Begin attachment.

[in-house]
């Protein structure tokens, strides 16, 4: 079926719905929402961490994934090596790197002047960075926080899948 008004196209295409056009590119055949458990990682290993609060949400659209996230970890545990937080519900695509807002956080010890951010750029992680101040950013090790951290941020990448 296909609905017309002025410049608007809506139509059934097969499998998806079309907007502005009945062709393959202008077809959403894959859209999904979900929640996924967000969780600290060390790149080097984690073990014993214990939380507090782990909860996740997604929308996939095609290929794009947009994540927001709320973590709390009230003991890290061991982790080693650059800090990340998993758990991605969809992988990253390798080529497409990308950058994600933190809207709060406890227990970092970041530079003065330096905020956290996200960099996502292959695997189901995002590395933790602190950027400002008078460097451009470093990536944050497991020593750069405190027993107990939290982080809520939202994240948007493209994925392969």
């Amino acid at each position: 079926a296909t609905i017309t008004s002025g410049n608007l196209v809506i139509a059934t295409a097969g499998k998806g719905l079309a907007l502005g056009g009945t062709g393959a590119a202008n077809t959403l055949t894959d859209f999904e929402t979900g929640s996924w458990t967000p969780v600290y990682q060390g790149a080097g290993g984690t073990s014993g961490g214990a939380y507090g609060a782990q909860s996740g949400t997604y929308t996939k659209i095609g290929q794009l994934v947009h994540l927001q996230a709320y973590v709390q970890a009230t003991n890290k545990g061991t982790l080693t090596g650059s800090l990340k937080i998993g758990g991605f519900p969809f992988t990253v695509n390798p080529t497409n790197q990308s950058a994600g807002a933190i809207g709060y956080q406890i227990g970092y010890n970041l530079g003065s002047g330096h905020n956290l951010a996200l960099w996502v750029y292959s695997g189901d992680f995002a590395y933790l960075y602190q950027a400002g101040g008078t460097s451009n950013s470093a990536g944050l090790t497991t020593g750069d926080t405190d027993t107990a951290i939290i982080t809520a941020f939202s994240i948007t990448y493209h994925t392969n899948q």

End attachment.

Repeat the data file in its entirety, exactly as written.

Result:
[in-house]
């Protein structure tokens, strides 16, 4: 079926719905929402961490994934090596790197002047960075926080899948 008004196209295409056009590119055949458990990682290993609060949400659209996230970890545990937080519900695509807002956080010890951010750029992680101040950013090790951290941020990448 296909609905017309002025410049608007809506139509059934097969499998998806079309907007502005009945062709393959202008077809959403894959859209999904979900929640996924967000969780600290060390790149080097984690073990014993214990939380507090782990909860996740997604929308996939095609290929794009947009994540927001709320973590709390009230003991890290061991982790080693650059800090990340998993758990991605969809992988990253390798080529497409990308950058994600933190809207709060406890227990970092970041530079003065330096905020956290996200960099996502292959695997189901995002590395933790602190950027400002008078460097451009470093990536944050497991020593750069405190027993107990939290982080809520939202994240948007493209994925392969």
């Amino acid at each position: 079926a296909t609905i017309t008004s002025g410049n608007l196209v809506i139509a059934t295409a097969g499998k998806g719905l079309a907007l502005g056009g009945t062709g393959a590119a202008n077809t959403l055949t894959d859209f999904e929402t979900g929640s996924w458990t967000p969780v600290y990682q060390g790149a080097g290993g984690t073990s014993g961490g214990a939380y507090g609060a782990q909860s996740g949400t997604y929308t996939k659209i095609g290929q794009l994934v947009h994540l927001q996230a709320y973590v709390q970890a009230t003991n890290k545990g061991t982790l080693t090596g650059s800090l990340k937080i998993g758990g991605f519900p969809f992988t990253v695509n390798p080529t497409n790197q990308s950058a994600g807002a933190i809207g709060y956080q406890i227990g970092y010890n970041l530079g003065s002047g330096h905020n956290l951010a996200l960099w996502v750029y292959s695997g189901d992680f995002a590395y933790l960075y602190q950027a400002g101040g008078t460097s451009n950013s470093a990536g944050l090790t497991t020593g750069d926080t405190d027993t107990a951290i939290i982080t809520a941020f939202s994240i948007t990448y493209h994925t392969n899948q």